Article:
# Section 10.1. Rethinking an Algorithm for Performance

### 10.1. Rethinking an Algorithm for Performance

Chapter 9 presented an example of data encryption using the triple-DES encryption algorithm, using a legacy C implementation of the algorithm as a basis for the application. As indicated in that chapter, the purpose of the example was to demonstrate how to prototype a hardware implementation in an FPGA, using C code that had previously been written for and compiled to an embedded processor. When hardware simulation of the resulting RTL was performed, it was determined that the rate at which the algorithm could generate encrypted blocks of data was approximately one block approximately every 191 cycles. This rate is faster in terms of clock cycles than what could be achieved in a software implementation (using an embedded processor for comparison), but given the much higher clock rates possible in modern processors, this is unlikely to be a satisfactory result for FPGA-based hardware acceleration.

To increase the performance of this application, we begin by taking a closer look at the algorithm itself and how it was initially implemented as an Impulse C process. To simplify the example for the purpose of discussion, we will focus on only one of the three single-DES passes of this algorithm. The following are excerpts from the original legacy C code that processes one 64-bit block of eight characters:

` left = ((unsigned long)block[0] << 24)     | ((unsigned long)block[1] << 16)     | ((unsigned long)block[2] << 8)     | (unsigned long)block[3];    right = ((unsigned long)block[4] << 24)     | ((unsigned long)block[5] << 16)     | ((unsigned long)block[6] << 8)     | (unsigned long)block[7];    work = ((left >> 4) ^ right) & 0x0f0f0f0f;    right ^= work;    left ^= work << 4;    work = ((left >> 16) ^ right) & 0xffff;    right ^= work;    left ^= work << 16;    work = ((right >> 2) ^ left) & 0x33333333;    left ^= work;    right ^= (work << 2);    work = ((right >> 8) ^ left) & 0xff00ff;    left ^= work;    right ^= (work << 8);    right = (right << 1) | (right >> 31);    work = (left ^ right) & 0xaaaaaaaa;    left ^= work;     right ^= work;    left = (left << 1) | (left >> 31); `

The preceding block prepares the data by arranging the 64-bit block into two 32-bit values and performing some initial permutations on the data. Simple bit-level manipulations such as this will be easily converted by the Impulse C compiler into hardware logic requiring only a single cycle. Reading the data from the block array, however, will require at least eight cycles because only one value per cycle can be read from memory. Reducing the number of accesses required to memory is one key optimization that we will consider for this algorithm.

Next, consider the following excerpts, in which a relatively complex macro has been defined as part of the calculation:

` #define F(l,r,key){\        work = ((r >> 4) | (r << 28)) ^ key[0];\        l ^= Spbox[6][work & 0x3f];\        l ^= Spbox[4][(work >> 8) & 0x3f];\        l ^= Spbox[2][(work >> 16) & 0x3f];\        l ^= Spbox[0][(work >> 24) & 0x3f];\        work = r ^ key[1];\        l ^= Spbox[7][work & 0x3f];\        l ^= Spbox[5][(work >> 8) & 0x3f];\        l ^= Spbox[3][(work >> 16) & 0x3f];\        l ^= Spbox[1][(work >> 24) & 0x3f];\  } `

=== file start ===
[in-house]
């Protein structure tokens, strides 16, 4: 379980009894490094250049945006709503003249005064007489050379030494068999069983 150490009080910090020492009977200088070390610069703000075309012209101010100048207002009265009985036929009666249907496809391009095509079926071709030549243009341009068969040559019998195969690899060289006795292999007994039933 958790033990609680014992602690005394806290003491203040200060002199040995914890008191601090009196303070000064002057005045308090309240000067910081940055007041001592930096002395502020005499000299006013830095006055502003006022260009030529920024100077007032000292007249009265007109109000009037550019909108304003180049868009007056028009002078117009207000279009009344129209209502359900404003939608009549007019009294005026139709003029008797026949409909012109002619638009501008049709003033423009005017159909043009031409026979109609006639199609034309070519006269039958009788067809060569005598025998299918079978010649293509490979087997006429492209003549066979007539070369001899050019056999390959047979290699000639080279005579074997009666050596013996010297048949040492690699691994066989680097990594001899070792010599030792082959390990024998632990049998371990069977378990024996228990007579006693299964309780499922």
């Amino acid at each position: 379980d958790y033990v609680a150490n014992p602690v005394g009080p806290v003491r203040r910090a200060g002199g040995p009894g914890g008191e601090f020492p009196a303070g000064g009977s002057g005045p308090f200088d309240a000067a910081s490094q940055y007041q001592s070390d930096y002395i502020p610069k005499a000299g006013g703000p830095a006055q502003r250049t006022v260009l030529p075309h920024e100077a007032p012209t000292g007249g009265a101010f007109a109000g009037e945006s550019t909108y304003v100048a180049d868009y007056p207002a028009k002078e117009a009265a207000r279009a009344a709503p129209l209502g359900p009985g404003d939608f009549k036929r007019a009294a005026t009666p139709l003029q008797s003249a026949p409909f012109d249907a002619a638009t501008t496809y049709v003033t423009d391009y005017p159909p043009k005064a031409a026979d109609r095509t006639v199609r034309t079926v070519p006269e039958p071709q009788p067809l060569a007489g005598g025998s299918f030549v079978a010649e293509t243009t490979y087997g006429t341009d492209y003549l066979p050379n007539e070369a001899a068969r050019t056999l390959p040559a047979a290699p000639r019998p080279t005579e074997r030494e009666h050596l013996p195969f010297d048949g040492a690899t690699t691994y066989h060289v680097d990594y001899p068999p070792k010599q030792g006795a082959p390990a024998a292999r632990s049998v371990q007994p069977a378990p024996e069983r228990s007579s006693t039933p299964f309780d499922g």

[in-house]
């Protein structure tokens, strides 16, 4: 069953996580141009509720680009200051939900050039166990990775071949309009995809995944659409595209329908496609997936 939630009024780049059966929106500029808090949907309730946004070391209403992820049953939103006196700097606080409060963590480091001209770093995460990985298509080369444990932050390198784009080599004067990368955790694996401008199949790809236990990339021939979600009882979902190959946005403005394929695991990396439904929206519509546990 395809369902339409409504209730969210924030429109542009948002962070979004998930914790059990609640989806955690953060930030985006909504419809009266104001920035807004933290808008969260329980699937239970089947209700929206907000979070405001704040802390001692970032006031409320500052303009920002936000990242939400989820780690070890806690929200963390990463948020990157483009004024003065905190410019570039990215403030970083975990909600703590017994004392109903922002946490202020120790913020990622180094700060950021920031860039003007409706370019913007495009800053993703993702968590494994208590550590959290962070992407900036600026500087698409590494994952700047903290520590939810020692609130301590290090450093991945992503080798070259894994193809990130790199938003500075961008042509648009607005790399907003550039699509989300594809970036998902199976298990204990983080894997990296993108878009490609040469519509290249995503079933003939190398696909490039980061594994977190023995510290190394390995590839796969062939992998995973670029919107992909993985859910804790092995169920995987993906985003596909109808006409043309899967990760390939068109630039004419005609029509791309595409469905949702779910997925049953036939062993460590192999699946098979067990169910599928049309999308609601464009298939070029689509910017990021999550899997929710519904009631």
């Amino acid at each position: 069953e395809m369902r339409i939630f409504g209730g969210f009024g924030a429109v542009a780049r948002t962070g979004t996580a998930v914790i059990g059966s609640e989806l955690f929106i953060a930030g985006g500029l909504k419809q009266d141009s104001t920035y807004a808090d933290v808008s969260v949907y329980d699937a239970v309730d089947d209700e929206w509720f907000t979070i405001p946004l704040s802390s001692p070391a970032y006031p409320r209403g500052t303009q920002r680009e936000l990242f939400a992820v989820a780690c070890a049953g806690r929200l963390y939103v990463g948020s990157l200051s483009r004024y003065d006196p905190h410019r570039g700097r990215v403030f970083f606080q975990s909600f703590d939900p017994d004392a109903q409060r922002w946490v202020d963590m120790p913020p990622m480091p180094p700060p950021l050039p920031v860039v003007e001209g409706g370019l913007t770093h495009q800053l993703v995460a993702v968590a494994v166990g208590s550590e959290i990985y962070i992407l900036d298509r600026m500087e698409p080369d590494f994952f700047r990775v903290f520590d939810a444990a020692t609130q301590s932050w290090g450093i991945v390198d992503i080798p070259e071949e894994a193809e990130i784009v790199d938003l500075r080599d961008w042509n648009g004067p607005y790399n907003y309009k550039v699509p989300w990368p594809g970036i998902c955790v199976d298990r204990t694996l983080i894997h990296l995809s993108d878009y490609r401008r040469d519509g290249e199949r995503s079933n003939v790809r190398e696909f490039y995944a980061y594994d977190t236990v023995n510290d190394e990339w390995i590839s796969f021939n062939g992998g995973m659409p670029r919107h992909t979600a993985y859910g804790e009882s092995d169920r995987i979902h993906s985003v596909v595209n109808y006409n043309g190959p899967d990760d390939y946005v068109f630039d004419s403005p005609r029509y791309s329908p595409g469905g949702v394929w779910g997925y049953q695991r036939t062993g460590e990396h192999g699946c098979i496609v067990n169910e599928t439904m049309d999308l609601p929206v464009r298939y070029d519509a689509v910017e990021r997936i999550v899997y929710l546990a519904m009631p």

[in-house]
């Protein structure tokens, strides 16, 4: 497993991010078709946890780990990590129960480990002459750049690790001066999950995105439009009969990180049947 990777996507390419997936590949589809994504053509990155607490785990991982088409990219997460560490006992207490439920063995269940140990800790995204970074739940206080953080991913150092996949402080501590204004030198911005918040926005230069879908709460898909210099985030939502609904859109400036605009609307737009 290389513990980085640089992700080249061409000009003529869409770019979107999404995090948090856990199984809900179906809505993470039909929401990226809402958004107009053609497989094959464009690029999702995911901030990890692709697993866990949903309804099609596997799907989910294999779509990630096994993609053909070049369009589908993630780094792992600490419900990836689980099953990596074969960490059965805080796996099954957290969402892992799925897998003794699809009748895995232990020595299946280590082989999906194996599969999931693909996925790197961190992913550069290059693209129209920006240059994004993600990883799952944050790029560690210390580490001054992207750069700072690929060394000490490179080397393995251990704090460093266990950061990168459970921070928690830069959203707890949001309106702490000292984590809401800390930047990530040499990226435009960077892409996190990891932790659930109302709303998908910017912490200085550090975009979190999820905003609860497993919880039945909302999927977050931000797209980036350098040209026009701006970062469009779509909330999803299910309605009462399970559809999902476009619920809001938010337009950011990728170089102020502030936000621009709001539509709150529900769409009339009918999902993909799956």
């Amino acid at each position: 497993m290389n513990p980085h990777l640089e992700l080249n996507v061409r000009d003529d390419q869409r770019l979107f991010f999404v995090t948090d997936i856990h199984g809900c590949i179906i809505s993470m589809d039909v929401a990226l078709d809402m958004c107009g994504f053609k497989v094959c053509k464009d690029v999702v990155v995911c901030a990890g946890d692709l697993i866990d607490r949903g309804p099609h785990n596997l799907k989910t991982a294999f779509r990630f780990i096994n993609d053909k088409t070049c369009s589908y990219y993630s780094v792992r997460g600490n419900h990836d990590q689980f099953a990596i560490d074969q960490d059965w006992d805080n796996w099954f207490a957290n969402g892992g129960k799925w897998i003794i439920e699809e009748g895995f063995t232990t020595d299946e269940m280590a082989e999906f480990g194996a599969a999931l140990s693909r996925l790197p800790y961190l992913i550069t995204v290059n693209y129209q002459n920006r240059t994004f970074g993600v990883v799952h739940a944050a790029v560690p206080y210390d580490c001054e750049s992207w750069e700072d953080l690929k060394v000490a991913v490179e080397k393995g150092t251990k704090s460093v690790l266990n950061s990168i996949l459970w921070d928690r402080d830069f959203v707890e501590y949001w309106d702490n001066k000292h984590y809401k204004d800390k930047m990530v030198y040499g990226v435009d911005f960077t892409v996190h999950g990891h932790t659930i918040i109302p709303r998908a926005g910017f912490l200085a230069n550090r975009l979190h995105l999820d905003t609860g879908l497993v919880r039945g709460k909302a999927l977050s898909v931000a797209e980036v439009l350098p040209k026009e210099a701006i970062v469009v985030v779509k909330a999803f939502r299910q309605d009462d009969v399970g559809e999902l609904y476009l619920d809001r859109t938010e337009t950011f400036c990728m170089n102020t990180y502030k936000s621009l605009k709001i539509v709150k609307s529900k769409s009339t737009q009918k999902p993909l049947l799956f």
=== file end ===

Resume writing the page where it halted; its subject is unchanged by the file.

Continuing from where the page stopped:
This macro is subsequently used in the following section of the algorithm:

` F(left,right,Ks[0]); F(right,left,Ks[1]); F(left,right,Ks[2]); F(right,left,Ks[3]); F(left,right,Ks[4]); F(right,left,Ks[5]); F(left,right,Ks[6]); F(right,left,Ks[7]); F(left,right,Ks[8]); F(right,left,Ks[9]); F(left,right,Ks[10]); F(right,left,Ks[11]); F(left,right,Ks[12]); F(right,left,Ks[13]); F(left,right,Ks[14]); F(right,left,Ks[15]); `

This code performs the main operation of the encryption/decryption. Some simple bit manipulations are performed, but there are also many references to both one and two-dimensional array elements. Each instantiation of the macro F performs eight loads from the Spbox array, and F itself is instantiated 16 times for a total of 128 loads. From that you can easily see that this block of code will require at least 128 cycles.

The final block of code performs some final permutations on the two 32-bit values and arranges the result in the output array:

` right = (right << 31) | (right >> 1); work = (left ^ right) & 0xaaaaaaaa; left ^= work; right ^= work; left = (left >> 1) | (left  << 31); work = ((left >> 8) ^ right) & 0xff00ff; right ^= work; left ^= work << 8; work = ((left >> 2) ^ right) & 0x33333333; right ^= work; left ^= work << 2; work = ((right >> 16) ^ left) & 0xffff; left ^= work; right ^= work << 16; work = ((right >> 4) ^ left) & 0x0f0f0f0f; left ^= work; right ^= work << 4; block[0] = (unsigned char) (right >> 24); block[1] = (unsigned char) (right >> 16); block[2] = (unsigned char) (right >> 8); block[3] = (unsigned char) right; block[4] = (unsigned char) (left >> 24); block[5] = (unsigned char) (left >> 16); block[6] = (unsigned char) (left >> 8); block[7] = (unsigned char) left; `

Again, the simple bit manipulations being shown here will be easily compiled into a single-cycle operation. Storing the data into the block array will require at least eight cycles, however, because only one data value can be written to memory per cycle.

Using this original, unmodified code, the CoDeveloper tools generate a hardware implementation that uses close to 3,000 slices in a Xilinx Virtex-II FPGA and perform just 10.6 times faster than an equivalent algorithm running in software on an embedded MicroBlaze processor. In the following sections we will demonstrate a number of refinements that can be applied in this example to obtain better results, both in terms of clock cycles and in the size of the resulting logic.

Practical FPGA Programming in C
ISBN: 0131543180
EAN: 2147483647
Year: 2005
Pages: 208

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